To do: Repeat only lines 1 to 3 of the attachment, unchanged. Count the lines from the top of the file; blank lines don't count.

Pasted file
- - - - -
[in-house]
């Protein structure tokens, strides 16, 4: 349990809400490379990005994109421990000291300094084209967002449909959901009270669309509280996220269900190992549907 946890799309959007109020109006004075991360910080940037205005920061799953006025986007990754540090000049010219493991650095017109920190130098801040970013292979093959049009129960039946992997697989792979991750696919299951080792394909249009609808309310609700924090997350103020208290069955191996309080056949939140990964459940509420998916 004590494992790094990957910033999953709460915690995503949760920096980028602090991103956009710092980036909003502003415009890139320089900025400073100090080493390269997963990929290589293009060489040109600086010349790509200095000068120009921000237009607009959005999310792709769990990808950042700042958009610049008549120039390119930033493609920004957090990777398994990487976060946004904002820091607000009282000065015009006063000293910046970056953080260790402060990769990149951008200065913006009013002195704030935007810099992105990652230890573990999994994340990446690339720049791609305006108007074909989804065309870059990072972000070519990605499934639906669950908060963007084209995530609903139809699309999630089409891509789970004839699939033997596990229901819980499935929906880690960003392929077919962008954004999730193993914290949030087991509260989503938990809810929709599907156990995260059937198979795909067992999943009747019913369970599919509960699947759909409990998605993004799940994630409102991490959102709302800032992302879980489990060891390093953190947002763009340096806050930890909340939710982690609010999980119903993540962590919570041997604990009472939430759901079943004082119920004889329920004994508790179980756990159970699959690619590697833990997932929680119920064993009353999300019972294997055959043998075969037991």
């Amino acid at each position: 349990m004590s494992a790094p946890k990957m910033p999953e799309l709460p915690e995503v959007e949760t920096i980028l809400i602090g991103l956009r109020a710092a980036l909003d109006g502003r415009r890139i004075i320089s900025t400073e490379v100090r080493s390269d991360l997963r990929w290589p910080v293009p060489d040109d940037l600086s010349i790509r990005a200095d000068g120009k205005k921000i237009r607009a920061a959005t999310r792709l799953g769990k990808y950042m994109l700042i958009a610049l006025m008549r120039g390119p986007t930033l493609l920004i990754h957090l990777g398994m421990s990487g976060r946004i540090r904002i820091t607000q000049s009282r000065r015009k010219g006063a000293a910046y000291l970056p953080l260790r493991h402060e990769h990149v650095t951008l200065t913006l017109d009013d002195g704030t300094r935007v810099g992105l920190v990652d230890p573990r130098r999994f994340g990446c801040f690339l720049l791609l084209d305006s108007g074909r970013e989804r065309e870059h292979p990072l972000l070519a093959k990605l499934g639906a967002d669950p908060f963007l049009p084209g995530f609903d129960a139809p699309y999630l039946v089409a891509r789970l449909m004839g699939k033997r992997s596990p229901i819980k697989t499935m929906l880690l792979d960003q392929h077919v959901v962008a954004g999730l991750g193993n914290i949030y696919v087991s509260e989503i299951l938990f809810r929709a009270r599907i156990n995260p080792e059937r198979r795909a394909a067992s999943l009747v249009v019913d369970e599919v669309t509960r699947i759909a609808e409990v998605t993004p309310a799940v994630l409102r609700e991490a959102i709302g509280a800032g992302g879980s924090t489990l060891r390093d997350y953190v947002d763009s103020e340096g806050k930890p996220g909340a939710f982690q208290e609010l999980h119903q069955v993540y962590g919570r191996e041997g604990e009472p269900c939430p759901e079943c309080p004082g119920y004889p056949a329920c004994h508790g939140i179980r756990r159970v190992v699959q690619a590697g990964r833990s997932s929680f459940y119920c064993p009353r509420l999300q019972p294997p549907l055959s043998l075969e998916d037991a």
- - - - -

[in-house]
């Protein structure tokens, strides 16, 4: 349990809400490379990005994109421990000291300094084209967002449909959901009270669309509280996220269900190992549907 946890799309959007109020109006004075991360910080940037205005920061799953006025986007990754540090000049010219493991650095017109920190130098801040970013292979093959049009129960039946992997697989792979991750696919299951080792394909249009609808309310609700924090997350103020208290069955191996309080056949939140990964459940509420998916 004590494992790094990957910033999953709460915690995503949760920096980028602090991103956009710092980036909003502003415009890139320089900025400073100090080493390269997963990929290589293009060489040109600086010349790509200095000068120009921000237009607009959005999310792709769990990808950042700042958009610049008549120039390119930033493609920004957090990777398994990487976060946004904002820091607000009282000065015009006063000293910046970056953080260790402060990769990149951008200065913006009013002195704030935007810099992105990652230890573990999994994340990446690339720049791609305006108007074909989804065309870059990072972000070519990605499934639906669950908060963007084209995530609903139809699309999630089409891509789970004839699939033997596990229901819980499935929906880690960003392929077919962008954004999730193993914290949030087991509260989503938990809810929709599907156990995260059937198979795909067992999943009747019913369970599919509960699947759909409990998605993004799940994630409102991490959102709302800032992302879980489990060891390093953190947002763009340096806050930890909340939710982690609010999980119903993540962590919570041997604990009472939430759901079943004082119920004889329920004994508790179980756990159970699959690619590697833990997932929680119920064993009353999300019972294997055959043998075969037991």
């Amino acid at each position: 349990m004590s494992a790094p946890k990957m910033p999953e799309l709460p915690e995503v959007e949760t920096i980028l809400i602090g991103l956009r109020a710092a980036l909003d109006g502003r415009r890139i004075i320089s900025t400073e490379v100090r080493s390269d991360l997963r990929w290589p910080v293009p060489d040109d940037l600086s010349i790509r990005a200095d000068g120009k205005k921000i237009r607009a920061a959005t999310r792709l799953g769990k990808y950042m994109l700042i958009a610049l006025m008549r120039g390119p986007t930033l493609l920004i990754h957090l990777g398994m421990s990487g976060r946004i540090r904002i820091t607000q000049s009282r000065r015009k010219g006063a000293a910046y000291l970056p953080l260790r493991h402060e990769h990149v650095t951008l200065t913006l017109d009013d002195g704030t300094r935007v810099g992105l920190v990652d230890p573990r130098r999994f994340g990446c801040f690339l720049l791609l084209d305006s108007g074909r970013e989804r065309e870059h292979p990072l972000l070519a093959k990605l499934g639906a967002d669950p908060f963007l049009p084209g995530f609903d129960a139809p699309y999630l039946v089409a891509r789970l449909m004839g699939k033997r992997s596990p229901i819980k697989t499935m929906l880690l792979d960003q392929h077919v959901v962008a954004g999730l991750g193993n914290i949030y696919v087991s509260e989503i299951l938990f809810r929709a009270r599907i156990n995260p080792e059937r198979r795909a394909a067992s999943l009747v249009v019913d369970e599919v669309t509960r699947i759909a609808e409990v998605t993004p309310a799940v994630l409102r609700e991490a959102i709302g509280a800032g992302g879980s924090t489990l060891r390093d997350y953190v947002d763009s103020e340096g806050k930890p996220g909340a939710f982690q208290e609010l999980h119903q069955v993540y962590g919570r191996e041997g604990e009472p269900c939430p759901e079943c309080p004082g119920y004889p056949a329920c004994h508790g939140i179980r756990r159970v190992v699959q690619a590697g990964r833990s997932s929680f459940y119920c064993p009353r509420l999300q019972p294997p549907l055959s043998l075969e998916d037991a």